"The reason people find it so hard to be happy is that they always see the past better than it was, and the present worse than it is, and the future less resolved than it will be." -Marcel Pagnol
I am writing this in the context of a second suicide case in two years in my University hostel. Both cases involved young men in their 20’s and both point towards deep emotional trauma as the cause for their extreme step. I am a die-hard optimist and believe in the adage “Life is good, come what may”, and I have been distressed by the fact that we have, as a society, been pushing individuals to the wall so much that they decide to give up.
Why is it that it is young men, and not women who took away their lives in similar fashion here? Is it because the women on campus don’t undergo testing times? Certainly, that is not the case. The answer, I believe lies in the fact that our society brings up boys and girls differently. Boys are unfortunately taught to never be sensitive and weak overtly. If you have problems, learn to deal with them by yourself. “Be man enough” (!) is a common line hurled at them when they show signs of being weak mentally or emotionally. I blame this tendency for the two suicides. We fail to provide individual males with adequate support systems to deal with stress, with anxieties, with insults and setbacks in life. We fail to provide the sympathetic ear and the sensitive shoulder to the average male. This problem is only aggravated in the case of bachelor research scholars who have no regular classes to attend, no great possibilities of venting out pent up emotions. If we had a system where every male was made to feel that it is okay to take counsel from a close person, was allowed to release built-up emotions, was allowed to weep, express anguish and show weaknesses, we could have prevented such incidents.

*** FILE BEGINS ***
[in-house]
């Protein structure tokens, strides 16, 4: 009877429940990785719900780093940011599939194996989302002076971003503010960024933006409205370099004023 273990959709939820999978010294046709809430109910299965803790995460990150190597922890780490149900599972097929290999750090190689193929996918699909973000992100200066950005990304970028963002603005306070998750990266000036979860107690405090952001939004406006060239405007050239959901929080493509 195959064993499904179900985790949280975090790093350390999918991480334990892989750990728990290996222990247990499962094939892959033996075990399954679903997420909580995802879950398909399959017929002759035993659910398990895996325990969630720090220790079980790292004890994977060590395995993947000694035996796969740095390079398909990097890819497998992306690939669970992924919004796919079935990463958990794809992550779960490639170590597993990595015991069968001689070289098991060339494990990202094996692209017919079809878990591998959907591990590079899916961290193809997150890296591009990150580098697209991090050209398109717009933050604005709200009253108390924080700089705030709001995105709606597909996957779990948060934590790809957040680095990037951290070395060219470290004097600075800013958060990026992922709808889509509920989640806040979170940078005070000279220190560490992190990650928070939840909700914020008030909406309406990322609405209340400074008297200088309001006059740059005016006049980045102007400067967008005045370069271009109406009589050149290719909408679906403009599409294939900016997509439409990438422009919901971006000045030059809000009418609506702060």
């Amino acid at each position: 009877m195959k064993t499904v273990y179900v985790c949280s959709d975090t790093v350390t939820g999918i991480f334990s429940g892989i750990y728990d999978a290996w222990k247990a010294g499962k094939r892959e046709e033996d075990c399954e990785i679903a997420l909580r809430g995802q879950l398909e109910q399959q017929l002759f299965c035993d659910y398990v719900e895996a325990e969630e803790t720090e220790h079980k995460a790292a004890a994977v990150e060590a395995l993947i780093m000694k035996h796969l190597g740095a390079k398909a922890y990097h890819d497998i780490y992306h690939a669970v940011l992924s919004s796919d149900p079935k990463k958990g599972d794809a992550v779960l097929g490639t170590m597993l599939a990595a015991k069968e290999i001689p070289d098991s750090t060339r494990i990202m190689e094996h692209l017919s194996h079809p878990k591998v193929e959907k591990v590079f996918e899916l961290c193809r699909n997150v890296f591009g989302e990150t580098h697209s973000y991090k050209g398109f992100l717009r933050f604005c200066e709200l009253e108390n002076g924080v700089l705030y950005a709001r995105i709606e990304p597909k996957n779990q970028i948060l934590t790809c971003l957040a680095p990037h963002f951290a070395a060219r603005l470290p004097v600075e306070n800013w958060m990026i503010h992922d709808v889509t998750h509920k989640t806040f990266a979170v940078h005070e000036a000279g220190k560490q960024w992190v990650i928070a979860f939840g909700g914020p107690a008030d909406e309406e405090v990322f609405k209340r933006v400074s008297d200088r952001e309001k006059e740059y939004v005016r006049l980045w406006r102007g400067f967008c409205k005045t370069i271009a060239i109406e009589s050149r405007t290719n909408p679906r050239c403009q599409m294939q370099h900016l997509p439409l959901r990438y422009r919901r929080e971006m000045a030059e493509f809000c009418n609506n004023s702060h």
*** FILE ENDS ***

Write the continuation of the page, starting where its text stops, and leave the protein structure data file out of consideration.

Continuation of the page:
I hope we can build a society where individuals don’t strive too hard living up to societal stereotypes since in this simple-looking process, lives are lost. This loss of lives is only the worst (and dare I say, occasional) manifestation of a deeper prevalence of unexpressed anguish, unresolved pain and unvented emotions.
Boys do cry, and they do have a feeling heart, and a sensitive mind, and it is high time we recognize this fact and prevent snuffing out lives of bright individuals who could have contributed greatly to the betterment of our society.